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By Sarah Komadina
Posted April 9, 2020 1:09 pm Updated April 9, 2020 1:38 pm
RCMP officers were on hand as about 50 people gathered in Fort Saskatchewan, Alta., on Wednesday to protest after a man charged with second-degree murder in the death of his infant son was granted bail.
One-year-old Ares Starrett died on Nov. 23, 2019, days after his first birthday. His father, Damien Starrett, has been charged with second-degree murder in connection with his death.
“He was the sweetest little boy. He was giving hugs and kisses before he was even five months old. He could climb the stairs by the time he was nine months old. He never cried; he was just an overall happy-go-lucky baby,” Ares’ mom, Ashton Bishop, said.
Bishop said she learned late last week that Starrett was granted bail. Court documents show bail was granted on April 3, but Global News has not been able to confirm if he has been released.
She says she wasn’t allowed in the courtroom because of the COVID-19 pandemic.
“I don’t even know what justification they gave,” Bishop said.
“It’s a really crappy feeling. I feel like my daughter’s safety, my safety… nobody else’s safety or thoughts were even considered.
“I just want everything to end; it’s a constant roller-coaster.”
After posting her concerns to Facebook, community members planned a protest outside of the Fort Saskatchewan home where Starrett is expected to stay.
“It’s extremely heartwarming,” Bishop said. “I love it here, and I don’t want to feel like I should have to leave for our safety, and even if we wanted to go anywhere, we are stuck because of COVID-19.”
READ MORE: ‘His life has been threatened’ — Fort Saskatchewan man charged in baby son’s death requests transfer.
About 50 people came on Wednesday night, some holding pictures of the baby, many holding signs reading “Justice for Ares.”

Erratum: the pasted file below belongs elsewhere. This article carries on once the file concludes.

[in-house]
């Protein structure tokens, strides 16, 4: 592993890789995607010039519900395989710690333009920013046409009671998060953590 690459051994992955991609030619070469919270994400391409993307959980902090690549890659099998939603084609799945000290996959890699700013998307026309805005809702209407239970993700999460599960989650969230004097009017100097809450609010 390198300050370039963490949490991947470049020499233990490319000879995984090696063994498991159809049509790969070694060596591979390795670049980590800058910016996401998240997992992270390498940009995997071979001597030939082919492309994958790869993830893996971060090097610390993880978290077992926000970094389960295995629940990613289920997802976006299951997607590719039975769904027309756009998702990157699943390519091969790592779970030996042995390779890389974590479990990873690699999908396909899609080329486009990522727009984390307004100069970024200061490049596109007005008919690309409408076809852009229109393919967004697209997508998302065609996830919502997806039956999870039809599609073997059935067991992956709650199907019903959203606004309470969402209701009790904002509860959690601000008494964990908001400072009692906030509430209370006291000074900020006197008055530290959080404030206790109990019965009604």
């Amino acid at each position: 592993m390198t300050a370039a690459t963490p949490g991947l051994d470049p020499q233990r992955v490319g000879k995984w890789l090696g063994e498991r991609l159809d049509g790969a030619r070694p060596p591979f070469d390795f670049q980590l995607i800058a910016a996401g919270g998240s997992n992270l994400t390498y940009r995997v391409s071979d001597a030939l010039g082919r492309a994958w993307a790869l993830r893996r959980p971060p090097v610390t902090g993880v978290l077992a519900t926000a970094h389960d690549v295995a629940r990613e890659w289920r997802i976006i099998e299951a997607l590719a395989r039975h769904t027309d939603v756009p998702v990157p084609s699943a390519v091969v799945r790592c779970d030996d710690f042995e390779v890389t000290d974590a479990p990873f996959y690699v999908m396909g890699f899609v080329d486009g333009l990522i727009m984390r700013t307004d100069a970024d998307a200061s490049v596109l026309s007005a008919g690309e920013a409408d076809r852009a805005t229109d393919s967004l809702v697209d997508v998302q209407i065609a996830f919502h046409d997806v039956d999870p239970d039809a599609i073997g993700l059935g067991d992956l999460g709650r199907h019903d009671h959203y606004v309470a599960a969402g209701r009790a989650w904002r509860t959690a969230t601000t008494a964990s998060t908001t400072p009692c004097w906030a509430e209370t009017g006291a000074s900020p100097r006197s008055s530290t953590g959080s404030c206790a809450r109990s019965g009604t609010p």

Tracy Patrick has two young children and felt the need to come out to support the family.
“This has affected me in a way I never expected. I didn’t know them personally, but being that Fort Sask. really isn’t that big, it really shook everyone to its core,” Patrick said.
A rally was also held on Monday with a much smaller crowd. About 10 Fort Saskatchewan RCMP officers were present at both protests.
“We wanted to make sure the public was safe, as they wanted to exercise their right of freedom speech and to protest. Given the COVID[-19] crisis, we wanted to we educated everybody about physical and social distancing,” Sgt. Mike McCreedy said.
Starrett was also charged with assaulting his other young child.
According to court documents, Starrett has a lengthy criminal history dating back a decade. His convictions, the latest of which was in 2012, [in other words he has had no problems for the last 8 years] include assault, careless driving, possession of a controlled substance, mischief to property under $5,000, tampering with a motor vehicle, attempting to obstruct justice with a bribe and a number of breaches of probation. [Why would a journalist include this list, which reads more like a list of juvenile misdemeanors than a “lengthy criminal history” – in this story? SSRI Ed.]